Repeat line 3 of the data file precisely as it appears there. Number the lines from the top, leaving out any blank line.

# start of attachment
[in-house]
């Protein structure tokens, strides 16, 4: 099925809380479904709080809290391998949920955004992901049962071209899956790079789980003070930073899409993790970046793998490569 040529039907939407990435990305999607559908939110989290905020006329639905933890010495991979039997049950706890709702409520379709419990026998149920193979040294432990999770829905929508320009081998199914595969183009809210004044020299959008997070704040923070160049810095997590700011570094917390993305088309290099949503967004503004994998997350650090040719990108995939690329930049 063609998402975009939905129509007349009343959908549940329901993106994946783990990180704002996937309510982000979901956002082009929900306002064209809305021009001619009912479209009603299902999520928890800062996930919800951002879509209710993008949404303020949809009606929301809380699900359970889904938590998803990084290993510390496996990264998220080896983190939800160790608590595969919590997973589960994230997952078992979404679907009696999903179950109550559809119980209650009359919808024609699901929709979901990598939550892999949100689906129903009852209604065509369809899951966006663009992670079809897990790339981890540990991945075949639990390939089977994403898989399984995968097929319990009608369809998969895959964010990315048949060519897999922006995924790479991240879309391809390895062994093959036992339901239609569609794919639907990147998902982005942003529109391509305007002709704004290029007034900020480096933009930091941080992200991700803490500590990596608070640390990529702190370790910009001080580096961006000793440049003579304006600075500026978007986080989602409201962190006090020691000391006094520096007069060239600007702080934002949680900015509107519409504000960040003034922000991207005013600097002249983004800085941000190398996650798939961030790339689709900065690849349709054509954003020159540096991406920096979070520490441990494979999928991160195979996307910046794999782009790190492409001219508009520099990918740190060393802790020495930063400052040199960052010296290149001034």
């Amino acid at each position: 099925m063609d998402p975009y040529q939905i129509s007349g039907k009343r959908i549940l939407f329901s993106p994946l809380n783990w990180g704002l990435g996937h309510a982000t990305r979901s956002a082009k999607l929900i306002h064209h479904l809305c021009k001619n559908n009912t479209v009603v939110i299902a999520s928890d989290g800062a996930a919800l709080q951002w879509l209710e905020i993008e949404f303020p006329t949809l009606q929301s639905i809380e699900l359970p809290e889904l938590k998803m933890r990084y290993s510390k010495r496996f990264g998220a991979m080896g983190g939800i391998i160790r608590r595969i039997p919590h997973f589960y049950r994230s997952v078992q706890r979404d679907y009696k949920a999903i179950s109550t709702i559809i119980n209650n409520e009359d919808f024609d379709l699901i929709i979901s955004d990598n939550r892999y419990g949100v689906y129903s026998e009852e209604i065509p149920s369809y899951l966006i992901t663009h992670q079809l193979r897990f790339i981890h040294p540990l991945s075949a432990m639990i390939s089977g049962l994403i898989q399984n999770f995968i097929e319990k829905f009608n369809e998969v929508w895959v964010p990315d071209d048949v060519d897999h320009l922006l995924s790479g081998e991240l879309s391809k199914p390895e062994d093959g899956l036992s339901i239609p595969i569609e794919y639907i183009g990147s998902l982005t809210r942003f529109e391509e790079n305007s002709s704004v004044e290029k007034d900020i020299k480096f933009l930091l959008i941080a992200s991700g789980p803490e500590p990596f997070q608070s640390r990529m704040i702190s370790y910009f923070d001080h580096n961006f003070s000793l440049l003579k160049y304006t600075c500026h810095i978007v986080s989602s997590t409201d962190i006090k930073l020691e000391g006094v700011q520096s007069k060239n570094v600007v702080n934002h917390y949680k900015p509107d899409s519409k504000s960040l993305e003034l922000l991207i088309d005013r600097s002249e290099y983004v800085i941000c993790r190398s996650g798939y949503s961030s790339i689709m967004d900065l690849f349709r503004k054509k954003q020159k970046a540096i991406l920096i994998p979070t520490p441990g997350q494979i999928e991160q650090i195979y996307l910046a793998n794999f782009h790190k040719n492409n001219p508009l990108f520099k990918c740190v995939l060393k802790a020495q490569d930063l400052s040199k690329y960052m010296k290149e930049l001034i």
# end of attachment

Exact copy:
């Amino acid at each position: 099925m063609d998402p975009y040529q939905i129509s007349g039907k009343r959908i549940l939407f329901s993106p994946l809380n783990w990180g704002l990435g996937h309510a982000t990305r979901s956002a082009k999607l929900i306002h064209h479904l809305c021009k001619n559908n009912t479209v009603v939110i299902a999520s928890d989290g800062a996930a919800l709080q951002w879509l209710e905020i993008e949404f303020p006329t949809l009606q929301s639905i809380e699900l359970p809290e889904l938590k998803m933890r990084y290993s510390k010495r496996f990264g998220a991979m080896g983190g939800i391998i160790r608590r595969i039997p919590h997973f589960y049950r994230s997952v078992q706890r979404d679907y009696k949920a999903i179950s109550t709702i559809i119980n209650n409520e009359d919808f024609d379709l699901i929709i979901s955004d990598n939550r892999y419990g949100v689906y129903s026998e009852e209604i065509p149920s369809y899951l966006i992901t663009h992670q079809l193979r897990f790339i981890h040294p540990l991945s075949a432990m639990i390939s089977g049962l994403i898989q399984n999770f995968i097929e319990k829905f009608n369809e998969v929508w895959v964010p990315d071209d048949v060519d897999h320009l922006l995924s790479g081998e991240l879309s391809k199914p390895e062994d093959g899956l036992s339901i239609p595969i569609e794919y639907i183009g990147s998902l982005t809210r942003f529109e391509e790079n305007s002709s704004v004044e290029k007034d900020i020299k480096f933009l930091l959008i941080a992200s991700g789980p803490e500590p990596f997070q608070s640390r990529m704040i702190s370790y910009f923070d001080h580096n961006f003070s000793l440049l003579k160049y304006t600075c500026h810095i978007v986080s989602s997590t409201d962190i006090k930073l020691e000391g006094v700011q520096s007069k060239n570094v600007v702080n934002h917390y949680k900015p509107d899409s519409k504000s960040l993305e003034l922000l991207i088309d005013r600097s002249e290099y983004v800085i941000c993790r190398s996650g798939y949503s961030s790339i689709m967004d900065l690849f349709r503004k054509k954003q020159k970046a540096i991406l920096i994998p979070t520490p441990g997350q494979i999928e991160q650090i195979y996307l910046a793998n794999f782009h790190k040719n492409n001219p508009l990108f520099k990918c740190v995939l060393k802790a020495q490569d930063l400052s040199k690329y960052m010296k290149e930049l001034i």